John Bielenberg, designpreneur and founder of Future Innovation Firm, explains the inclination of designers to rely on temporary styles and tendencies and personal preferences in this way: “Just like an addict creates a lust for drugs or alcohol, the designer develops a craving for the new, the visually compelling, and the beautiful. The image becomes an end in itself. The graphic language sometimes takes a dominant role over the message being communicated… graphic designers have developed a hyper literate visual sense and a highly refined appreciation for the craft of graphic design. I call it the intoxication of craft. … Conflict often exists when you combine the intoxication of craft, exposure to and interest in cutting-edge design with the engineering of a client-driven message to a client-defined audience.”
In fact, the roots of the establishment of the field of design in the late 19th and early 20th centuries can be traced back to the rise of the need for combining beauty and performance in the industry, technology, and business markets. In other words, design was a specialty which, based on its deep artistic origins, moved towards higher utility and a functional and efficient answer to the “needs” of its clients. The pioneers of this discipline each tried to establish the relation between form and function in their own way — that is, to make the efficient beautiful and to make the beautiful efficient. Accordingly, whenever the performance aspect is overlooked, the outcome of the process becomes more a work of art, rather than a design.
Richard Grefé, CEO of AIGA, the professional association for design, believes that once design was about form. Then, “content” in the shape of message or function was added to it and the designer became responsible for both. Today, however, design is about how a designer can deal with a problem considering the form, the content (message/function), and the “context” in which people have to face the solution over time.
One of the reasons design is more attended to in today’s world of business is its potential role in solving the numerous problems and issues of the business world; a phenomenon that is called “design thinking” today. According to Idris Mootee, famous design strategist: “Design thinking is a search for a magical balance between business and art; structure and chaos; intuition and logic; concept and execution; playfulness and formality; and control and empowerment.” Strictly speaking, design’s strong suit is maintaining a balance between beauty and performance or form and function: the ability to merge the world of creativity with that of logic...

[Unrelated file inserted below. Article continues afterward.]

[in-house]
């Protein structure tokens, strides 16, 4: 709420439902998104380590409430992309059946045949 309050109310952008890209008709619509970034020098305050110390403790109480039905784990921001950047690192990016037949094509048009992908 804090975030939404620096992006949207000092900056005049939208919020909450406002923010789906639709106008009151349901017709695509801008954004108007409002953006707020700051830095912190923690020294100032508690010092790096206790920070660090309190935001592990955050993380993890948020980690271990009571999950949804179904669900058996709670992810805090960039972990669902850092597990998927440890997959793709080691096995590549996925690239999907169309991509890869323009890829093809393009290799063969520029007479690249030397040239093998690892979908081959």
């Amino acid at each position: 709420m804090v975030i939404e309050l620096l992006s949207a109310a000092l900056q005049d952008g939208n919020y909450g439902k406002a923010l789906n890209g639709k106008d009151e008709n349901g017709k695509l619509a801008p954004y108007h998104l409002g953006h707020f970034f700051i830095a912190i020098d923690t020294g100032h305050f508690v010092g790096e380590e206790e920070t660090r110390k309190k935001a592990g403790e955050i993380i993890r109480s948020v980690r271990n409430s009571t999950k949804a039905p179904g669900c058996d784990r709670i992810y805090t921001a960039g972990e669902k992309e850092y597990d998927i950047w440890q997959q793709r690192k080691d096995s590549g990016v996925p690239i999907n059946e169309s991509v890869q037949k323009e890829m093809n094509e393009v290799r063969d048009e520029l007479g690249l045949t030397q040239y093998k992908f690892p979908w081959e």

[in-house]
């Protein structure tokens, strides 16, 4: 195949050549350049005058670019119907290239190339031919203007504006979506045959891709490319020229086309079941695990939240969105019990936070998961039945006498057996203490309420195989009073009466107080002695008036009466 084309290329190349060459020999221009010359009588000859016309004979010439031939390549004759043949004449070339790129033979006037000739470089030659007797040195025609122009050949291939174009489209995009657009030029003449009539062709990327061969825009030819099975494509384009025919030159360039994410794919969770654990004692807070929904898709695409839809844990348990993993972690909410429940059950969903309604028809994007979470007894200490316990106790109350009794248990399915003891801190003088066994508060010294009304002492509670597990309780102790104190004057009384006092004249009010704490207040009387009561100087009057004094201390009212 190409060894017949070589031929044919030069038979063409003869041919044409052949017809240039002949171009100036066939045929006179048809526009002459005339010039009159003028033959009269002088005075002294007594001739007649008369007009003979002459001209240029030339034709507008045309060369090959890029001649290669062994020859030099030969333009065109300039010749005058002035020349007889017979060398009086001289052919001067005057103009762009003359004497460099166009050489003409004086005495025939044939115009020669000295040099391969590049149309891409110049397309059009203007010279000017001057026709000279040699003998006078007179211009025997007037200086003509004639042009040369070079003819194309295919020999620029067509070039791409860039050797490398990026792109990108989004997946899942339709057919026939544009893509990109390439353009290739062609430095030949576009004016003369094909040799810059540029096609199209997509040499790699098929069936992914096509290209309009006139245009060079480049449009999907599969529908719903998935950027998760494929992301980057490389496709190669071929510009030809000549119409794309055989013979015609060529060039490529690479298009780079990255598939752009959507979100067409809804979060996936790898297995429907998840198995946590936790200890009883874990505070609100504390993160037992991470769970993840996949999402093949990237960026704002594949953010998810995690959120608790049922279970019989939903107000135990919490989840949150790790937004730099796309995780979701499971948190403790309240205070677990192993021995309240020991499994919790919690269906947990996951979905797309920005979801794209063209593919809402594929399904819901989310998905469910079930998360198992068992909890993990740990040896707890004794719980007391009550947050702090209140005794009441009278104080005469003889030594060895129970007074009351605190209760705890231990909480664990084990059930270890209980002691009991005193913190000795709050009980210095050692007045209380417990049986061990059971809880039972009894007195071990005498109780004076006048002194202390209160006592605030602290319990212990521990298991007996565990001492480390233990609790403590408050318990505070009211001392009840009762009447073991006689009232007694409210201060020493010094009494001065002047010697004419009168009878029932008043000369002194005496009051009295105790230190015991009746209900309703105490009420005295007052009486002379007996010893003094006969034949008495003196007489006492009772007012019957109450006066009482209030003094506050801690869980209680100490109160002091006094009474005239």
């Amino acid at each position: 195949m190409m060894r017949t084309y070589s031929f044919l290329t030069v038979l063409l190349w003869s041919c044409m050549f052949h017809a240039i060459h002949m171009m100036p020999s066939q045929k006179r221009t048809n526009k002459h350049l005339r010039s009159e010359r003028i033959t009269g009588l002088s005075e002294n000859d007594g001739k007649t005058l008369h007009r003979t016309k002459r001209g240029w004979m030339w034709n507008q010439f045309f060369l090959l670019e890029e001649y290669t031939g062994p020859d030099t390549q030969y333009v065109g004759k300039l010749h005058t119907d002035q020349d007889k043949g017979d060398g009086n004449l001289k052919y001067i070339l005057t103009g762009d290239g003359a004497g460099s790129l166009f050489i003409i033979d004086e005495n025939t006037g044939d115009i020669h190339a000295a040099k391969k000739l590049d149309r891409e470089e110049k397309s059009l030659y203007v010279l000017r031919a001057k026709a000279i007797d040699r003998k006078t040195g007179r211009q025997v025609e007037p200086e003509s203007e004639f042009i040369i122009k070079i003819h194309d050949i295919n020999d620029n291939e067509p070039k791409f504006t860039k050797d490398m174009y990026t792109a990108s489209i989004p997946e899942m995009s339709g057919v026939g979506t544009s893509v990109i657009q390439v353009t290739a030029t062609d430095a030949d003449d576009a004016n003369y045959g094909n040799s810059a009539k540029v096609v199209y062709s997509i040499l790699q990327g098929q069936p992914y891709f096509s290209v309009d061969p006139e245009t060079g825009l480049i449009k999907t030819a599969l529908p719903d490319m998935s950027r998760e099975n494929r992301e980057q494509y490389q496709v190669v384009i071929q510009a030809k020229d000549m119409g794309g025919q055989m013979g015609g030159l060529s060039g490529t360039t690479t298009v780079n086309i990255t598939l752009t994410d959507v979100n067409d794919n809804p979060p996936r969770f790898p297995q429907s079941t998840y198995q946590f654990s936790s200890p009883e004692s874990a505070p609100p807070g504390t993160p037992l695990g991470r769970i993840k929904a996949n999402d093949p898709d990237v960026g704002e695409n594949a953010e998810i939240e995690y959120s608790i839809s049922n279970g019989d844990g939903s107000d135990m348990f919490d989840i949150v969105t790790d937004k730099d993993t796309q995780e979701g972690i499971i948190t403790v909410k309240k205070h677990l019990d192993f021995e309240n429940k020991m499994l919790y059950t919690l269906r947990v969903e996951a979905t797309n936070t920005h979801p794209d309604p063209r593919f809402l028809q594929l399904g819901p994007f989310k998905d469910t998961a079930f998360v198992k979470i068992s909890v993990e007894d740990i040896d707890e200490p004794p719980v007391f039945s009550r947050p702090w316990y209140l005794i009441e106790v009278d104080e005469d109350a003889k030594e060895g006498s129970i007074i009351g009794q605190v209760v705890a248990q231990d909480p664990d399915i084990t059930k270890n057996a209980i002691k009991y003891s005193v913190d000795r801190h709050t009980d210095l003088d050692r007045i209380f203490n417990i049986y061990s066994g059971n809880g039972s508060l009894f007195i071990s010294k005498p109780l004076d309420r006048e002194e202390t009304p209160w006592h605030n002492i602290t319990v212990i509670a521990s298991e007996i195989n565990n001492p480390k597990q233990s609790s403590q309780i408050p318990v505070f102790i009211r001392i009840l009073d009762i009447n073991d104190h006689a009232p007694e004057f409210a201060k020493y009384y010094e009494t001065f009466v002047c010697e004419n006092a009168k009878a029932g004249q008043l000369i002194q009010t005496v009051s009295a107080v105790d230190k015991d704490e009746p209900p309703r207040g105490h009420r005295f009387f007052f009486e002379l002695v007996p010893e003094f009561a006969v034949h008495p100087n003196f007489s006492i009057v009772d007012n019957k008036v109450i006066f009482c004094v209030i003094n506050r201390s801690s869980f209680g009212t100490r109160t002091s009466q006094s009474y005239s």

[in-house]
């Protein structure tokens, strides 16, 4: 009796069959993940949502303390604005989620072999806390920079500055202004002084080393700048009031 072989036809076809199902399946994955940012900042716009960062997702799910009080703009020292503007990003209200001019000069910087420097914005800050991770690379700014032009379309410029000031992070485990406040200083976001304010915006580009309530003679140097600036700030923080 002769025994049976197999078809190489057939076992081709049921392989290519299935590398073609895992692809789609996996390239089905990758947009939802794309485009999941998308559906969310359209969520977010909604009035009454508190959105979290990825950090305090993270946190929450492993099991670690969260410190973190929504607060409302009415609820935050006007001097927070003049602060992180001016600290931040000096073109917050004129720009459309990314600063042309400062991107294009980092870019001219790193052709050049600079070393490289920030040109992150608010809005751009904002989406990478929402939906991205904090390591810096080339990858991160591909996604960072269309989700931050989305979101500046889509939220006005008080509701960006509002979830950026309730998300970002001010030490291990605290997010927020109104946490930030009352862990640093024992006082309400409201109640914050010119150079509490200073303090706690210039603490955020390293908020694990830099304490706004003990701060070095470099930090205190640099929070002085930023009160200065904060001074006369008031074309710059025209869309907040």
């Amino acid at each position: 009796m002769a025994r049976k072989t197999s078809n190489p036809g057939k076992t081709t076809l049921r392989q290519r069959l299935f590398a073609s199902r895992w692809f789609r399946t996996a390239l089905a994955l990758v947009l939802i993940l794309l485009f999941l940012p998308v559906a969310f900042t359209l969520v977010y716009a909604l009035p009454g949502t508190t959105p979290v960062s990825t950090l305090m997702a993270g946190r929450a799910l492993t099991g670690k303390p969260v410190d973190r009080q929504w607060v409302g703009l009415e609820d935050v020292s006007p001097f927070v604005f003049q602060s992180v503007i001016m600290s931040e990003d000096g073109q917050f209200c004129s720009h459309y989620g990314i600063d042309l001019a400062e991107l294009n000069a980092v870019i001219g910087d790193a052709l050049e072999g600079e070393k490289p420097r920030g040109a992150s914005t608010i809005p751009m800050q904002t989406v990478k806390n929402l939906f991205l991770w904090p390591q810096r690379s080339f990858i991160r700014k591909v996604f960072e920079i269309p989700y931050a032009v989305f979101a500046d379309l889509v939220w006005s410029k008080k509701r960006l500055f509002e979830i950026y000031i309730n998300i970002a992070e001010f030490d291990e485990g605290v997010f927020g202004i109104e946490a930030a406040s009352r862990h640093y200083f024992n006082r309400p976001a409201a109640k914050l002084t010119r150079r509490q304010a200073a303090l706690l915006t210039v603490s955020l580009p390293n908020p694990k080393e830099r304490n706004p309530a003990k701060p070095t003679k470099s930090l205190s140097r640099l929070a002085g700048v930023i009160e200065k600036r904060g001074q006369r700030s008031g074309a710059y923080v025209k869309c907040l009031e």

One of the initiatives in recent decades which aims to emphasize the functional aspect of design is the Design Effectiveness Awards, which are held each year by the Design Business Association in the UK. Unlike the common approach of most design competitions, this annual event is rare in that the design process and its outputs are viewed not only from the specialized design perspective, but also from a business performance perspective. The presented work in different fields of design — such as industrial design, interior design, packaging design, social design, brand design, and communications design — are evaluated and analyzed by a jury composed of professional designers and managers in various business fields, such as marketing, branding, and CRM.
Perhaps today, the one and a half century long contradiction between “form” and “function” throughout the history of design could be concluded and claimed as: “Form and function both follow design!

Holston, D.(2011). The strategic designer: Tools and techniques for managing the design process. Cincinnati: How Books. Mootee, I. (2013). Design thinking for strategic innovation: What they can’t teach you at business or design school. Hoboken: Wiley.Neumeier, M. (2009). The designful company: How to build a culture of nonstop innovation. Berkeley: New Riders. Yang, Y. (Producer), & Tsai, M. M. (Director). (2012). Design & thinking: A documentary [DVD]. Muris Media.

Nejdeh Hovanessian

design, branding and innovation catalyst, is the first Iranian graduate of ‘Design Management’ from Brunel University of London. In 2010 he introduced the new field of ‘Design Thinking’ to the Iranian audience. It is more than eights years that he has focused his career on building brands. Currently, he is a founding member and managing director of ‘Articulate, branding, strategy and design’.